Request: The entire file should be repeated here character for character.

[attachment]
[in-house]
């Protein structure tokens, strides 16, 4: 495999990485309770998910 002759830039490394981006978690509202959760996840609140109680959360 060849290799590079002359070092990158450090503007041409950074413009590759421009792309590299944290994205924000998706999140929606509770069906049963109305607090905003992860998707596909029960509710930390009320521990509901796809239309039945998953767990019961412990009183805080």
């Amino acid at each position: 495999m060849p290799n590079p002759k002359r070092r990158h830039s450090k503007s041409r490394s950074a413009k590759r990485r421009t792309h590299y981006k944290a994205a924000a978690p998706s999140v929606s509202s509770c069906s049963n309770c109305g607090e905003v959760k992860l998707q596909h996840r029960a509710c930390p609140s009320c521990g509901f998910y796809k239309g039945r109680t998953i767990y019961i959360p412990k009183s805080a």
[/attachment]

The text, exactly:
[in-house]
């Protein structure tokens, strides 16, 4: 495999990485309770998910 002759830039490394981006978690509202959760996840609140109680959360 060849290799590079002359070092990158450090503007041409950074413009590759421009792309590299944290994205924000998706999140929606509770069906049963109305607090905003992860998707596909029960509710930390009320521990509901796809239309039945998953767990019961412990009183805080």
């Amino acid at each position: 495999m060849p290799n590079p002759k002359r070092r990158h830039s450090k503007s041409r490394s950074a413009k590759r990485r421009t792309h590299y981006k944290a994205a924000a978690p998706s999140v929606s509202s509770c069906s049963n309770c109305g607090e905003v959760k992860l998707q596909h996840r029960a509710c930390p609140s009320c521990g509901f998910y796809k239309g039945r109680t998953i767990y019961i959360p412990k009183s805080a």